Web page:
San Jose, CA – Lilly of Indianapolis, Indiana filed a declaratory judgment suit against Genentech asking the U.S. District Court, Northern District of California to invalidate Genentech’s recombinant-antibody patents.
This suit, filed by patent attorneys for Eli Lilly & Company (“Lilly”) and its subsidiary ImClone Systems LLC, of Delaware, included as defendants both Genentech, Inc. (“Genentech”) and City of Hope National Medical Center (“City of Hope”).
It has won numerous awards as an employer and corporate citizen, including earning the number-one spot on Fortune Magazine’s “100 Best Companies To Work For” in 2006.
City of Hope is a private, not-for-profit clinical research center, hospital and graduate medical school located in Duarte, California.
The suit involves two patents held by Genentech: 6,331,415: “Methods of producing immunoglobulins, vectors and transformed host cells for use therein” (“Cabilly II”) and 7,923,221: “Methods of making antibody heavy and light chains having specificity for a desired antigen,” (“Cabilly III”), together known as the “Cabilly patents” after one of the inventors. They have been issued by the U.S. Patent Office.
At issue is the drug Erbitux (cetuximab), made by Lilly’s ImClone unit. Genentech claims that the drug, approved in the U.S. to treat colon cancer and tumors of the head and neck, infringes the Cabilly patents through the unlicensed use of a patented process and various patented starting materials.
Despite that Lilly already has a non-exclusive license to the Cabilly patents, it filed a declaratory judgment action. It asserts that it has no obligation to pay royalties on the sale of Erbitux, arguing that the Cabilly patents are invalid and unenforceable, and, further, not infringed by Lilly. It alleges that Cabilly patents are invalid for, among other reasons, lack of inventorship, inequitable conduct and violation of 35 U.S.C. § 135(c) (which relates to the filing of settlement agreements with the PTO in interference actions). Lilly also alleges that Genentech deceived the U.S. Patent Office into issuing the Cabilly patents.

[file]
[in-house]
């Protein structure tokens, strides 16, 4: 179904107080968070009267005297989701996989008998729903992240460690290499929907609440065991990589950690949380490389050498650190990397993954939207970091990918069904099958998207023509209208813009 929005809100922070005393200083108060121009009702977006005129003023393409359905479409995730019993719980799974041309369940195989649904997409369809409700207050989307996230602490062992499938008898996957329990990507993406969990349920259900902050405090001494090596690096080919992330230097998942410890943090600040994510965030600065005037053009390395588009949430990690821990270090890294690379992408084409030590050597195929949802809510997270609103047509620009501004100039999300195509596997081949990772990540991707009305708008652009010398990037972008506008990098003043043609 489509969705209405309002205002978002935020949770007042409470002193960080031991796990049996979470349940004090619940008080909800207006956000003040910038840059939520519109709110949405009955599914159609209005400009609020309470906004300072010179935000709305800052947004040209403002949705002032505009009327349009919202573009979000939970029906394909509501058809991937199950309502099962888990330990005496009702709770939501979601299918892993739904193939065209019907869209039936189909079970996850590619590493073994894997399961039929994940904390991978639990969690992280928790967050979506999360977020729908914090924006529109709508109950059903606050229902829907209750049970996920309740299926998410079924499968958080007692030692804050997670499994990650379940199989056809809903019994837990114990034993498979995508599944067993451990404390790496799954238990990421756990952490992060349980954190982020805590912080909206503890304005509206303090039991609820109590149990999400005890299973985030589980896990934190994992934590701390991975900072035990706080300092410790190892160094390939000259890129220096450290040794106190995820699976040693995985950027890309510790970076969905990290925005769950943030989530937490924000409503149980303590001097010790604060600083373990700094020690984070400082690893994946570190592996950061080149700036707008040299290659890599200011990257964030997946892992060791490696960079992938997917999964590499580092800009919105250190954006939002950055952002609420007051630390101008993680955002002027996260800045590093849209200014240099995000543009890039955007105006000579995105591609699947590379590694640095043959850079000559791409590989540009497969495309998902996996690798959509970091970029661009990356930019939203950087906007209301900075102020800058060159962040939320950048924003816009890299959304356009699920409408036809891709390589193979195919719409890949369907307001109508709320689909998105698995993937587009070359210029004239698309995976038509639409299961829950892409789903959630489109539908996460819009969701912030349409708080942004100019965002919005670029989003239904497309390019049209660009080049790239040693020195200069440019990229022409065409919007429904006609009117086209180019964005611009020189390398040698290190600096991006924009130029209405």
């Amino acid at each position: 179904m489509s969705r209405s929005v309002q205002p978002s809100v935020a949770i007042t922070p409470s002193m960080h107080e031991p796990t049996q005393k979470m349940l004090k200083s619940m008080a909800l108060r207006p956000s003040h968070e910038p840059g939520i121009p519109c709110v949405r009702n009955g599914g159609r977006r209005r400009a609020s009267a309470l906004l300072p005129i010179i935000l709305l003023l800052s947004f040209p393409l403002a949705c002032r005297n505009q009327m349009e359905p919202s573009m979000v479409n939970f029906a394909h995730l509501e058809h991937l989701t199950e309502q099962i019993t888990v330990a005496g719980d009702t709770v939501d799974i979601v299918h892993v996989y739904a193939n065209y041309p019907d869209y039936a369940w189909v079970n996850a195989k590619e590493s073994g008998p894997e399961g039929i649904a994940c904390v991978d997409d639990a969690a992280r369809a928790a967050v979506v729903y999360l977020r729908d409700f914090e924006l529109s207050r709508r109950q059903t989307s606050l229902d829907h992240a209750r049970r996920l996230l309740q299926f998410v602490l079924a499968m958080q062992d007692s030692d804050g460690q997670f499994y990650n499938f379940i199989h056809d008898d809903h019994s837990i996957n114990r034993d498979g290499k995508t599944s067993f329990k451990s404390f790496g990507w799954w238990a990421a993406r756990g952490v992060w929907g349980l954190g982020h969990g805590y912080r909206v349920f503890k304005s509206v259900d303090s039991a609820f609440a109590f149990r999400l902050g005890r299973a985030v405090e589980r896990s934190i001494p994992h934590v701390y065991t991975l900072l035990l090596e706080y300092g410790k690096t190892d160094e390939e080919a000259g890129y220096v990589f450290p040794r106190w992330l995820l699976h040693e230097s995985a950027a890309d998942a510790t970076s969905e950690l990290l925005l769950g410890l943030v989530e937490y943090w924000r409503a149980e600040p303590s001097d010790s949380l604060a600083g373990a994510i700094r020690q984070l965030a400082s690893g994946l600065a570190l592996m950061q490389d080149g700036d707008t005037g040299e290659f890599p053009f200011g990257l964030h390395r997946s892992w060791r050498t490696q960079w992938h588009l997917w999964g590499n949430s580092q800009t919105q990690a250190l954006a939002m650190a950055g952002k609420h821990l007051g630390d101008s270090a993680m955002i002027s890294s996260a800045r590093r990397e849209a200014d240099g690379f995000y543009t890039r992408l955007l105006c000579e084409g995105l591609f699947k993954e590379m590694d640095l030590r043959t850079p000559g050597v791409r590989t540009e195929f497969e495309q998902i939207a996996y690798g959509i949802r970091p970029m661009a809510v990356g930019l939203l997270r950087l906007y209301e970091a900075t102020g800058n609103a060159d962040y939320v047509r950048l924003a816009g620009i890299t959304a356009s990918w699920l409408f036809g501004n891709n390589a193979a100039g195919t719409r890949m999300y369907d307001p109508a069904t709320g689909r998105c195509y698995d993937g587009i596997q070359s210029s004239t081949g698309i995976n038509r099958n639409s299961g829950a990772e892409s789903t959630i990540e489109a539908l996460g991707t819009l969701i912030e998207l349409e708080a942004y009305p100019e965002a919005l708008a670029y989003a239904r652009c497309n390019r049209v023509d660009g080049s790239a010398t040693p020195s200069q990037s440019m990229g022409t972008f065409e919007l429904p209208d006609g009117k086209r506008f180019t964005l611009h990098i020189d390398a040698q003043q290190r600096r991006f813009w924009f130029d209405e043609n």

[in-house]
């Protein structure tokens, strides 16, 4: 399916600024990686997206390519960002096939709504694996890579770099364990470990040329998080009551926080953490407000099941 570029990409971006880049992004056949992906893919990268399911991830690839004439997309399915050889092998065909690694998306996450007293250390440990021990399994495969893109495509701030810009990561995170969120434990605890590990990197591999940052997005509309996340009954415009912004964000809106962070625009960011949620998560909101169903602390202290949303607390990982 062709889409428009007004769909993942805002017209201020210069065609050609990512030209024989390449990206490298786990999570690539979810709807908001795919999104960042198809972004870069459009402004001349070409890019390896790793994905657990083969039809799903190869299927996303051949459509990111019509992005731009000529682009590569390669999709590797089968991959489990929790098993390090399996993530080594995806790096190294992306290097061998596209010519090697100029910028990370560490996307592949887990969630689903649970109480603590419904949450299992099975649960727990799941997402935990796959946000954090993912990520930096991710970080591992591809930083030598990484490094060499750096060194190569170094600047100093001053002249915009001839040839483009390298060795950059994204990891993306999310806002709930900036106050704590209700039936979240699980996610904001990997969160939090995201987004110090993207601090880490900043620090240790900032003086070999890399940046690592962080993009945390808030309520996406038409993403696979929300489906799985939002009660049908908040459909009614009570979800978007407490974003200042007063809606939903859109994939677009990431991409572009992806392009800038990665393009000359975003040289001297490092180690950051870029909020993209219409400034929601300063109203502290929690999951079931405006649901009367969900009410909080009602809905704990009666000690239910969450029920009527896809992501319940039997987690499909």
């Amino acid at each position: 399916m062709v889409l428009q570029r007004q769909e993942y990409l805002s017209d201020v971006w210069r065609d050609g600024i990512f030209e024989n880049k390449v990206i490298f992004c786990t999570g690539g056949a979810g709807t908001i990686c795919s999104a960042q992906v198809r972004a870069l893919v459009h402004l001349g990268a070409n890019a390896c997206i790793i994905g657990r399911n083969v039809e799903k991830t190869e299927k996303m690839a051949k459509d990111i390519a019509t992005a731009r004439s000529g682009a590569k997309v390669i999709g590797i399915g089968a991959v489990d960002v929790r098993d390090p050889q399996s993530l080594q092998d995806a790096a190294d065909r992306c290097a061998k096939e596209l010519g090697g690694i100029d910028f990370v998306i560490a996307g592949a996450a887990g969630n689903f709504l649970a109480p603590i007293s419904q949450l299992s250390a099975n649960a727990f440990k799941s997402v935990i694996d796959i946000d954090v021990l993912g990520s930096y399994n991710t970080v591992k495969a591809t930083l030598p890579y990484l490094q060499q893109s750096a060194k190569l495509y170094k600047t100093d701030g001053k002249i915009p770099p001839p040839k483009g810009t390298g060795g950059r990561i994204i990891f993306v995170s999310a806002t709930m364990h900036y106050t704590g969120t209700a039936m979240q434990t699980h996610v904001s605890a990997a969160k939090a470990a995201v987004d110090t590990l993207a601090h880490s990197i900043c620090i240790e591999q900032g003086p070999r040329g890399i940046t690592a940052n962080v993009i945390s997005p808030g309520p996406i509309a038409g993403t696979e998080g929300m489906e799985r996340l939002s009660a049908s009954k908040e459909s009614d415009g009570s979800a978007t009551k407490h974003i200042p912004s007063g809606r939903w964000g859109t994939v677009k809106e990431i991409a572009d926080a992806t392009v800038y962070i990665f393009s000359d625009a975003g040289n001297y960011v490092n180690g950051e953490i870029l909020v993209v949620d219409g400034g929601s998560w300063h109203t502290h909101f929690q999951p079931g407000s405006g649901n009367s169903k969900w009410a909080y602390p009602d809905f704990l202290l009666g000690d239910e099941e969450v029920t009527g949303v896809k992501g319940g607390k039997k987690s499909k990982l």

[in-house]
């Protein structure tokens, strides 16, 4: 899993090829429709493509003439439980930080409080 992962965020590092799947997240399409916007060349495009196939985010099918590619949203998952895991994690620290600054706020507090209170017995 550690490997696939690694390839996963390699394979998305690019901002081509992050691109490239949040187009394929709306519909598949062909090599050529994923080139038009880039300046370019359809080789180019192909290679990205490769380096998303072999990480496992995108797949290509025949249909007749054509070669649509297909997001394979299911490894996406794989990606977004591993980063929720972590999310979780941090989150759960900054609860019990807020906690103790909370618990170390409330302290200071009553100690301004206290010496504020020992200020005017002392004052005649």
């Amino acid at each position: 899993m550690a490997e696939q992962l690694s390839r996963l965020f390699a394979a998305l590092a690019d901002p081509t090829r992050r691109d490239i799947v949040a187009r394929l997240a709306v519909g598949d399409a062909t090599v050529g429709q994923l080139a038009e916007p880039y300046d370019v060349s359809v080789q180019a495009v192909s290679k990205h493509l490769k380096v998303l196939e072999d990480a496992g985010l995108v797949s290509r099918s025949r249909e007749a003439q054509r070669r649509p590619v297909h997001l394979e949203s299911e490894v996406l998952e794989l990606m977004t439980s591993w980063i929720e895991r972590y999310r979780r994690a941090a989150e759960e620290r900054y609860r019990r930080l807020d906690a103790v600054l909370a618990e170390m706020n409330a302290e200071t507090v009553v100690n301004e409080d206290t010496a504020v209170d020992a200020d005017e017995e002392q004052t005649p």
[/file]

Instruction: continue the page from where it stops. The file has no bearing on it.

Lilly seeks a declaratory judgment that the Cabilly patents are invalid and unenforceable, and are not implicated in the manufacture of Erbitux.
Practice Tip: The Cabilly patents have a potentially broad scope and could confront any manufacturer of recombinant antibodies. Genentech has been quoted as stating that the patents broadly cover the co-expression of immunoglobulin heavy and light genes in a single host cell, and are not limited by the type of antibody or host cell. Genentech has also been quoted as stating that the Cabilly II patent is “the backbone of recombinant antibody production in the biotech industry.” Given Genentech’s history of actively litigating this family of patents (see, e.g., MedImmune, Inc. v. Genentech, Inc, et al., which was litigated to the U.S. Supreme Court), and the purported broad scope of the Cabilly patents, it seems that litigation regarding these patents may continue for quite some time.
This case has been assigned to The Honorable District Court Judge Yvonne Gonzalez Rogers in the U.S. District Court, Northern District of California, and assigned Case No. CV13-00919 YGR.
Further Information about the case is as follows:
Filed: February 28, 2013 as 4:2013cv00919 Updated: February 28, 2013 20:12:24
Plaintiffs: Eli Lilly and Company and Imclone Systems LLC
Defendants: Genentech, Inc. and City of Hope
Cause Of Action: Declaratory Judgement